There’s no doubt that the biggest economic news this week was Friday’s unbelievably strong labor market report. This was positive news for the stock market, but it caused mortgage rates to end the week a little higher.
For perspective, typical monthly readings were for job gains of around 200,000 in 2019. In April, the economy lost a staggering 20 million jobs, and the consensus forecast for May was for a massive decline of another 8.0 million. Instead, the economy added a whopping 2.5 million jobs. With the gains, the unemployment rate dropped from 14.7% to 13.3%, well below the consensus forecast for an increase to 20.0%.
The details of the report contained nothing to diminish the amazingly positive results. The leisure and hospitality sector, after losing 9.7 million jobs in April, gained 1.2 million in May. Construction added about another one-half million. In general, the sectors which were hurt the most by the shutdown of much of the economy due to the pandemic showed the largest rebounds.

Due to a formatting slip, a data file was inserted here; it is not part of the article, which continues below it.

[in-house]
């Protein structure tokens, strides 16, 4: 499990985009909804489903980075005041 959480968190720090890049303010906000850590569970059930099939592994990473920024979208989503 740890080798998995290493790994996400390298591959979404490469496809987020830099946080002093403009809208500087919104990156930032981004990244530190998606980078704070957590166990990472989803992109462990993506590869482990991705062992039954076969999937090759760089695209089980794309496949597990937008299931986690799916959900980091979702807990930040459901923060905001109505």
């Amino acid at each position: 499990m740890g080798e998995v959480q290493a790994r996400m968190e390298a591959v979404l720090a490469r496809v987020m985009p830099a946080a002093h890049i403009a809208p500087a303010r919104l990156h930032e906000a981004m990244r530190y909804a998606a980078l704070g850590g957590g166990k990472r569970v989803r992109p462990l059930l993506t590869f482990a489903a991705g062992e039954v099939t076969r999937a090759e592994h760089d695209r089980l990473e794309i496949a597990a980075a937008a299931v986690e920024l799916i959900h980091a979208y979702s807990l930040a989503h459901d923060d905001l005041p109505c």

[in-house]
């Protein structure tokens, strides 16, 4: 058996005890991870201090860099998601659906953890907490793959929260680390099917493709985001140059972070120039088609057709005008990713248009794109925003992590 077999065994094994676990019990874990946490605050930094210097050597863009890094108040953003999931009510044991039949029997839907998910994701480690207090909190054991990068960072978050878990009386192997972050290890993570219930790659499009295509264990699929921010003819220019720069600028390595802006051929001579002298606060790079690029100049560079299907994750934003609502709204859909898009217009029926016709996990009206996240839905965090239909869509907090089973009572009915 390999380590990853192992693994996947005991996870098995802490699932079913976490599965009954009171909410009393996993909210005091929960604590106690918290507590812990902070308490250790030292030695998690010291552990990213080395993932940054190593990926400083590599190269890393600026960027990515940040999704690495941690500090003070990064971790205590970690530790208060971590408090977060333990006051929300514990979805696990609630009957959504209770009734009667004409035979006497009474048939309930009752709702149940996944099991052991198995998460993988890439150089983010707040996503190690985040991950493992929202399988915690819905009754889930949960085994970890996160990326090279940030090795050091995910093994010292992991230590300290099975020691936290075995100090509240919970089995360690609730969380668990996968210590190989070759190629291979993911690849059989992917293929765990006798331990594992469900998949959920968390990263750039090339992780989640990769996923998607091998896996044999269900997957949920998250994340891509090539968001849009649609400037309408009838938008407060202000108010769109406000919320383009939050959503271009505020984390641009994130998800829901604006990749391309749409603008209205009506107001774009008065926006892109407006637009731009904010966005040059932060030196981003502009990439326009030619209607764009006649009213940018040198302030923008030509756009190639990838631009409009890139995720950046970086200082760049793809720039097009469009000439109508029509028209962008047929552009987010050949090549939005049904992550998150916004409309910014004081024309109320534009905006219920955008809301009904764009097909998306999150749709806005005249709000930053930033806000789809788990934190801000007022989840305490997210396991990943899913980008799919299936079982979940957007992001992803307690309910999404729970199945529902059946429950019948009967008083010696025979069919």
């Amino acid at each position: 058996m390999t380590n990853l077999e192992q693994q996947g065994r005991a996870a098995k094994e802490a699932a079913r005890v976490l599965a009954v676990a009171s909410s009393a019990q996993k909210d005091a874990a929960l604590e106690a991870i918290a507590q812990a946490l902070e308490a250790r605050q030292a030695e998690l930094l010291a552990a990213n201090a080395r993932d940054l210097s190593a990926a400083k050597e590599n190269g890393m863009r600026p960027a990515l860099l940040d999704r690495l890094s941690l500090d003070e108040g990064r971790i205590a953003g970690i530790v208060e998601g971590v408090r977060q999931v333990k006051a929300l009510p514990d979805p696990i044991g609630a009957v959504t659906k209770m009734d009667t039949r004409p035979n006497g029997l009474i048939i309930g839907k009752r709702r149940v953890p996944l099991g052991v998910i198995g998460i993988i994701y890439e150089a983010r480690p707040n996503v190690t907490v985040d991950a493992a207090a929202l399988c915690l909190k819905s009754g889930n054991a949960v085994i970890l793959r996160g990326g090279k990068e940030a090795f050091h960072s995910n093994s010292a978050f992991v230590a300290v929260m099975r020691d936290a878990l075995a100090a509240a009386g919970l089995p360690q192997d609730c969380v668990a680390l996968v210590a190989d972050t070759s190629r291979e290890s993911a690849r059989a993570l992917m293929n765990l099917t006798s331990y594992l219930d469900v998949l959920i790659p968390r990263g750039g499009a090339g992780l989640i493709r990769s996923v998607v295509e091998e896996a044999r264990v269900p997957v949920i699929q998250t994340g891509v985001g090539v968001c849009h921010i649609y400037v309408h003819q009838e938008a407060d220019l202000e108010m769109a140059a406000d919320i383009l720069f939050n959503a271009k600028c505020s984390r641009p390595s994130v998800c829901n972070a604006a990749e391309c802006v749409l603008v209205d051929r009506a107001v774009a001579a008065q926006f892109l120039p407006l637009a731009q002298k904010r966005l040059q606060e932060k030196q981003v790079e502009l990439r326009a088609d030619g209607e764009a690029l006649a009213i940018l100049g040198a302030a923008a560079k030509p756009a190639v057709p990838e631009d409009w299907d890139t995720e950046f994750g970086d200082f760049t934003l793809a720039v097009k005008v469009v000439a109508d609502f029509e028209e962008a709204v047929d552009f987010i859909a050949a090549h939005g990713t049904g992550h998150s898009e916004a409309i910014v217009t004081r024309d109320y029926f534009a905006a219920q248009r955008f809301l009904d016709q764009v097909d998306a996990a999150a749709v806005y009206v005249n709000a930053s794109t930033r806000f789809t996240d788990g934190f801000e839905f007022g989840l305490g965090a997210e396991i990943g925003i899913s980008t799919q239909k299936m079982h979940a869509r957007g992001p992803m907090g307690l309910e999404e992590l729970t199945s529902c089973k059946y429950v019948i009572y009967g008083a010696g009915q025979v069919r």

The other major economic reports released this week also contained clear signs of a rebound. The May ISM national services index rose more than expected to 45.4 from a reading of 41.8 in April. Similarly, the ISM national manufacturing index increased to 43.1 from 41.5 in April. Since stronger economic activity raises the outlook for future inflation, this week’s economic data was negative for mortgage rates.
Looking ahead, investors will continue to watch for news about medical advances, government stimulus programs, and plans for reopening the economy. Beyond that, the next Fed meeting will take place on Wednesday, and investors will be looking for guidance about monetary stimulus programs. The Consumer Price Index (CPI) also will come out on Wednesday. CPI is a widely followed monthly inflation report that looks at the price change for goods and services.
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